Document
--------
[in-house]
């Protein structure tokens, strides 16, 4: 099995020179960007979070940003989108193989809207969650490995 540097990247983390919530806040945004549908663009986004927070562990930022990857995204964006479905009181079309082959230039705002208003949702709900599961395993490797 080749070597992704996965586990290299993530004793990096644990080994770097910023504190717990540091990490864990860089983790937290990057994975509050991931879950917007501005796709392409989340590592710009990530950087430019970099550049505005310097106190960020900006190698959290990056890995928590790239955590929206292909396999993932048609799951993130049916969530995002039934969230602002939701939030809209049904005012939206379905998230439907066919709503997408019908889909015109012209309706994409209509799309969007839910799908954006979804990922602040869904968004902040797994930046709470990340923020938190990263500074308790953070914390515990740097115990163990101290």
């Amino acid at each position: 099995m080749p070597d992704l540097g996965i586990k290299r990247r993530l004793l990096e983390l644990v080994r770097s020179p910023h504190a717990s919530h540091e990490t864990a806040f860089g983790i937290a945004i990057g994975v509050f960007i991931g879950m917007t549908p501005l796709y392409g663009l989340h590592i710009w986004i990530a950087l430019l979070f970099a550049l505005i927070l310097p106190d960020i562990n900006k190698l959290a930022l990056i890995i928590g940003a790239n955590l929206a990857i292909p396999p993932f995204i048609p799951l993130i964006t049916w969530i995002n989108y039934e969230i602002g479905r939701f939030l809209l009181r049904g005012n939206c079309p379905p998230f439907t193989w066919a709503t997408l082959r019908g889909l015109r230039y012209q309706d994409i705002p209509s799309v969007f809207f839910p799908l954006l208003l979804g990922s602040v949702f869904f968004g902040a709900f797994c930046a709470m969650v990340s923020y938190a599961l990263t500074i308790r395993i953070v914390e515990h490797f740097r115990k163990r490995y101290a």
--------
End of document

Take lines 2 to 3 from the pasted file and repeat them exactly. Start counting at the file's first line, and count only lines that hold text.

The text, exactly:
């Protein structure tokens, strides 16, 4: 099995020179960007979070940003989108193989809207969650490995 540097990247983390919530806040945004549908663009986004927070562990930022990857995204964006479905009181079309082959230039705002208003949702709900599961395993490797 080749070597992704996965586990290299993530004793990096644990080994770097910023504190717990540091990490864990860089983790937290990057994975509050991931879950917007501005796709392409989340590592710009990530950087430019970099550049505005310097106190960020900006190698959290990056890995928590790239955590929206292909396999993932048609799951993130049916969530995002039934969230602002939701939030809209049904005012939206379905998230439907066919709503997408019908889909015109012209309706994409209509799309969007839910799908954006979804990922602040869904968004902040797994930046709470990340923020938190990263500074308790953070914390515990740097115990163990101290």
């Amino acid at each position: 099995m080749p070597d992704l540097g996965i586990k290299r990247r993530l004793l990096e983390l644990v080994r770097s020179p910023h504190a717990s919530h540091e990490t864990a806040f860089g983790i937290a945004i990057g994975v509050f960007i991931g879950m917007t549908p501005l796709y392409g663009l989340h590592i710009w986004i990530a950087l430019l979070f970099a550049l505005i927070l310097p106190d960020i562990n900006k190698l959290a930022l990056i890995i928590g940003a790239n955590l929206a990857i292909p396999p993932f995204i048609p799951l993130i964006t049916w969530i995002n989108y039934e969230i602002g479905r939701f939030l809209l009181r049904g005012n939206c079309p379905p998230f439907t193989w066919a709503t997408l082959r019908g889909l015109r230039y012209q309706d994409i705002p209509s799309v969007f809207f839910p799908l954006l208003l979804g990922s602040v949702f869904f968004g902040a709900f797994c930046a709470m969650v990340s923020y938190a599961l990263t500074i308790r395993i953070v914390e515990h490797f740097r115990k163990r490995y101290a």